Compared to... Panasonic TZ3 and Canon SX100 IS

On its website Sony labels the H3 as 'the 10X zoom camera you can carry anywhere' which is a fairly accurate description. The H3 is amazingly compact considering its zoom range. The number of cameras competing in this market segment is fairly limited. For the purpose of this review we've picked the similarly specified and priced Panasonic DMC-TZ3 and Canon SX100 IS for comparison. They too offer 10x zoom lenses in fairly compact packages (although the Panasonic at a slightly reduced resolution of 7MP, counterbalanced by a considerably more useful zoom range). We've included studio comparisons at each camera's lowest ISO, ISO 400 and ISO 800.

Note: The H3 doesn't have a true manual/custom white balance setting, so the studio shots in this review are as near to 'neutral' as we can get using one of the presets.

Studio scene comparison (DSC-H3 & TZ3 @ ISO 100, SX100 IS @ ISO 80)

  • Sony Cyber-shot DSC-H3: Program mode, ISO 100, Default Image Parameters, cool white fluorescent white balance, +0.7 EV compensation

  • Panasonic DMC-TZ3: Aperture Priority mode, ISO 100, Default Image Parameters, Manual white balance, +0.33 EV compensation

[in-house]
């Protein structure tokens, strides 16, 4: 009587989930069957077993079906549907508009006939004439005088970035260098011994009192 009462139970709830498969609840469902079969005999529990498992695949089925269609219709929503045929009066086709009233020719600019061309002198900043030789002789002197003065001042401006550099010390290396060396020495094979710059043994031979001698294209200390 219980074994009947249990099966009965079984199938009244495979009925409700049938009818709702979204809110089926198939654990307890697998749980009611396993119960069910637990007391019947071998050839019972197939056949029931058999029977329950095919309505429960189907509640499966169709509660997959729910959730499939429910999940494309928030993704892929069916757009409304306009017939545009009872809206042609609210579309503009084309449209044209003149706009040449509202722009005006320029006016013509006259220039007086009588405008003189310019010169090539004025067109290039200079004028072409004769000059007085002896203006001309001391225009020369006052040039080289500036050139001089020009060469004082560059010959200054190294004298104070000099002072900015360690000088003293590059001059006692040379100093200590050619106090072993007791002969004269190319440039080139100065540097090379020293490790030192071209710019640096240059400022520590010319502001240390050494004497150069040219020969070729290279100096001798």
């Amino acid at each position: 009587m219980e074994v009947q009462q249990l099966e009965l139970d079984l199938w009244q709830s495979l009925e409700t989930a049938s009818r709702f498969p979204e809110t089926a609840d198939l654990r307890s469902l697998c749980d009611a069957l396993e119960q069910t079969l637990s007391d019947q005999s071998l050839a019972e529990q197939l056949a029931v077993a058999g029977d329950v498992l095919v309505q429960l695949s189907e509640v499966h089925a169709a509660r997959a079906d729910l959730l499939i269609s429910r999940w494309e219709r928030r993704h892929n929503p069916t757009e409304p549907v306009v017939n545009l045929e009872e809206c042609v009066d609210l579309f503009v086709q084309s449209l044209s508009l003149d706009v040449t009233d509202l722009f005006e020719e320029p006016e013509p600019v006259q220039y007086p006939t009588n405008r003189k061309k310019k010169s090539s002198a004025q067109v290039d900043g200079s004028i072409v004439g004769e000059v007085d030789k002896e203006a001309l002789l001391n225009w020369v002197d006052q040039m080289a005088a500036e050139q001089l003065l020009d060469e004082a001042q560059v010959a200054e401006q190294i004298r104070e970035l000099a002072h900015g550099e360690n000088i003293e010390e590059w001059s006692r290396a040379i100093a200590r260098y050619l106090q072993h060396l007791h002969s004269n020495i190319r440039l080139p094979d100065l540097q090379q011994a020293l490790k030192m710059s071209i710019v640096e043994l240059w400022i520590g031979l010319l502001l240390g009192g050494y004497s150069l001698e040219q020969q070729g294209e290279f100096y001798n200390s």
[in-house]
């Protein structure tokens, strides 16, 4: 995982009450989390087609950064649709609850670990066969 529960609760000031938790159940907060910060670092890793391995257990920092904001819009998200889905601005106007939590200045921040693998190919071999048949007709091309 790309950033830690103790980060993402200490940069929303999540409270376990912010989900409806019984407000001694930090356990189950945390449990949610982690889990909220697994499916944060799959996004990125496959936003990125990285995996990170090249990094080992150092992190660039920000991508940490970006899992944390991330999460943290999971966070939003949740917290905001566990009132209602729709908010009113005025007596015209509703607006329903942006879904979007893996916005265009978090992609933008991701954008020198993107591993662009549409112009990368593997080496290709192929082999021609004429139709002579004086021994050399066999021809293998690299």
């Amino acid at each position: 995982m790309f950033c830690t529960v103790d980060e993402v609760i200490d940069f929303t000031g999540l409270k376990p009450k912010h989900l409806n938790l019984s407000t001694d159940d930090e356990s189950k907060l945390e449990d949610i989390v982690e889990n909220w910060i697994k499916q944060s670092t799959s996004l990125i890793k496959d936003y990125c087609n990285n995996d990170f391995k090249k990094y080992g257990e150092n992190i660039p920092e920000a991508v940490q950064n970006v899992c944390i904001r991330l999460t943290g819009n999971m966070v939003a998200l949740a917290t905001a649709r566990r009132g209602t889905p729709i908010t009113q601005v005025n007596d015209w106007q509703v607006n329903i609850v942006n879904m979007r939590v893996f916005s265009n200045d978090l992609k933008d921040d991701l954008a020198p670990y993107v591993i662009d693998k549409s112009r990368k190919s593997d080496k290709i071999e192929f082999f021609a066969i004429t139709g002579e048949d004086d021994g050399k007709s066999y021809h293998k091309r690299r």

• Canon Powershot SX100 IS: Aperture Priority mode, ISO 80, Default Image Parameters, Manual white balance, +0.33 EV compensation
  • Lighting: Daylight simulation, >98% CRI
Sony DSC-H3
Panasonic DMC-TZ3
Canon SX100 IS
ISO 100, 1/125 sec, F4
ISO 100, 1/80 sec, F4.4
ISO 80, 1/60 sec, F4.5
2,001 KB JPEG
3,396 KB JPEG
3,295 KB JPEG

At base ISO there is not an awful lot of difference between the three contenders, and it mostly comes down to in-camera processing (as opposed to any significant difference in the hardware's capabilities). Color and contrast are on similar levels, with the H3 adding marginally more punch to the reds. Sony and Canon also apply a tad more in-camera sharpening to the images than Panasonic. However, none of the test images look over sharpened.

It's worth mentioning that our particular copy of the H3 had a slightly misaligned lens and therefore a soft bottom left corner. Otherwise edge-to-edge and corner-to-corner sharpness is pretty good on all cameras, with the Panasonic offering the best edge to edge consistency (but the least sharpness overall). This is probably owed to the Panasonic's much wider wideangle, which - on a super zoom - makes lens construction a bit of a challenge.

The Sony's output at ISO100 is surprisingly good. The Carl Zeiss branded lens performs well (not taking into account the soft corner of our copy) especially when you consider the H3's 'budget' prizing.